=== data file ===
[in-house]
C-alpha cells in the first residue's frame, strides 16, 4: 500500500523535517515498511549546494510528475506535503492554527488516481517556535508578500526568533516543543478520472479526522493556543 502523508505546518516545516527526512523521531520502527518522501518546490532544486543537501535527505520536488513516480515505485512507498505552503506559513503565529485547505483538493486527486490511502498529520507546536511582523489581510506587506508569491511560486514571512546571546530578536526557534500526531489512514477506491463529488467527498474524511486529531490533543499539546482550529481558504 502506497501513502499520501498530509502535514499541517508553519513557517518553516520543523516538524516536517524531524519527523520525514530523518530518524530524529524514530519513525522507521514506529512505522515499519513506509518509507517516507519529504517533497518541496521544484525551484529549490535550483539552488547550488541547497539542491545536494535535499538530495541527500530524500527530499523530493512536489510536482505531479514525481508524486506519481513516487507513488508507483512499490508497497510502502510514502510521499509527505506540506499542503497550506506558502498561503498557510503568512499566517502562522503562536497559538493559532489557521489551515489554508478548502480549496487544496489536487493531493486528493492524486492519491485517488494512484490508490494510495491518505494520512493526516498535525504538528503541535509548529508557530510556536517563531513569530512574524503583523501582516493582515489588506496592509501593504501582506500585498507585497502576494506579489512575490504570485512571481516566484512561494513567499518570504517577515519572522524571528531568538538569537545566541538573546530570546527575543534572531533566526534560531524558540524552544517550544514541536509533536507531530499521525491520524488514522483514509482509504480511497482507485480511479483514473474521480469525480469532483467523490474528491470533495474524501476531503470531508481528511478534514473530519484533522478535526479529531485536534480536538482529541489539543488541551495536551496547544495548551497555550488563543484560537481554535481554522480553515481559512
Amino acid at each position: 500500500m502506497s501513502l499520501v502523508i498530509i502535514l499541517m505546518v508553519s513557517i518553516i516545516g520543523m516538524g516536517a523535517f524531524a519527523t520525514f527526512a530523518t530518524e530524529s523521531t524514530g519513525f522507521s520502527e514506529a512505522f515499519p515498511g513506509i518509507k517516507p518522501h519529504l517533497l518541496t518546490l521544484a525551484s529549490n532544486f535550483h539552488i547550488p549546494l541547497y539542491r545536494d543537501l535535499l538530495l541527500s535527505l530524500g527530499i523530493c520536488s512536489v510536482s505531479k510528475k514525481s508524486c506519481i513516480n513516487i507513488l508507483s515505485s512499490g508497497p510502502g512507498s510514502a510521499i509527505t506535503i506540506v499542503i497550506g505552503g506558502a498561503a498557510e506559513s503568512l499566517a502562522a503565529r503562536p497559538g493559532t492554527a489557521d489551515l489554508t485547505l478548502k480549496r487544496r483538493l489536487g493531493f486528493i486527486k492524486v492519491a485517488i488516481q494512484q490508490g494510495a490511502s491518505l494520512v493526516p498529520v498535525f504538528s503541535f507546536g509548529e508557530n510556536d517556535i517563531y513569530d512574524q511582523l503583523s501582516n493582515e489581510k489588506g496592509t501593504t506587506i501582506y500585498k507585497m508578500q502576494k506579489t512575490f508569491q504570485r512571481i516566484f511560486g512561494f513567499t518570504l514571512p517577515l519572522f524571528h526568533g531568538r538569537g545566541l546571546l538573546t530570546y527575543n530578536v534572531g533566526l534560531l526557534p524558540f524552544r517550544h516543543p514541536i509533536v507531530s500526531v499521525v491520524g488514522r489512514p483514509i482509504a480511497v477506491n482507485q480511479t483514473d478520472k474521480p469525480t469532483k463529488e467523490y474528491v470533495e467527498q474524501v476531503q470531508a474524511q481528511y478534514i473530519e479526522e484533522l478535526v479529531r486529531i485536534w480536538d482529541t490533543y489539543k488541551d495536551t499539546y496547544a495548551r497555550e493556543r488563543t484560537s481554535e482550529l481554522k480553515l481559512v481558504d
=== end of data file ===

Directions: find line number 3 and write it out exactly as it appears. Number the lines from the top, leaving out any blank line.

Amino acid at each position: 500500500m502506497s501513502l499520501v502523508i498530509i502535514l499541517m505546518v508553519s513557517i518553516i516545516g520543523m516538524g516536517a523535517f524531524a519527523t520525514f527526512a530523518t530518524e530524529s523521531t524514530g519513525f522507521s520502527e514506529a512505522f515499519p515498511g513506509i518509507k517516507p518522501h519529504l517533497l518541496t518546490l521544484a525551484s529549490n532544486f535550483h539552488i547550488p549546494l541547497y539542491r545536494d543537501l535535499l538530495l541527500s535527505l530524500g527530499i523530493c520536488s512536489v510536482s505531479k510528475k514525481s508524486c506519481i513516480n513516487i507513488l508507483s515505485s512499490g508497497p510502502g512507498s510514502a510521499i509527505t506535503i506540506v499542503i497550506g505552503g506558502a498561503a498557510e506559513s503568512l499566517a502562522a503565529r503562536p497559538g493559532t492554527a489557521d489551515l489554508t485547505l478548502k480549496r487544496r483538493l489536487g493531493f486528493i486527486k492524486v492519491a485517488i488516481q494512484q490508490g494510495a490511502s491518505l494520512v493526516p498529520v498535525f504538528s503541535f507546536g509548529e508557530n510556536d517556535i517563531y513569530d512574524q511582523l503583523s501582516n493582515e489581510k489588506g496592509t501593504t506587506i501582506y500585498k507585497m508578500q502576494k506579489t512575490f508569491q504570485r512571481i516566484f511560486g512561494f513567499t518570504l514571512p517577515l519572522f524571528h526568533g531568538r538569537g545566541l546571546l538573546t530570546y527575543n530578536v534572531g533566526l534560531l526557534p524558540f524552544r517550544h516543543p514541536i509533536v507531530s500526531v499521525v491520524g488514522r489512514p483514509i482509504a480511497v477506491n482507485q480511479t483514473d478520472k474521480p469525480t469532483k463529488e467523490y474528491v470533495e467527498q474524501v476531503q470531508a474524511q481528511y478534514i473530519e479526522e484533522l478535526v479529531r486529531i485536534w480536538d482529541t490533543y489539543k488541551d495536551t499539546y496547544a495548551r497555550e493556543r488563543t484560537s481554535e482550529l481554522k480553515l481559512v481558504d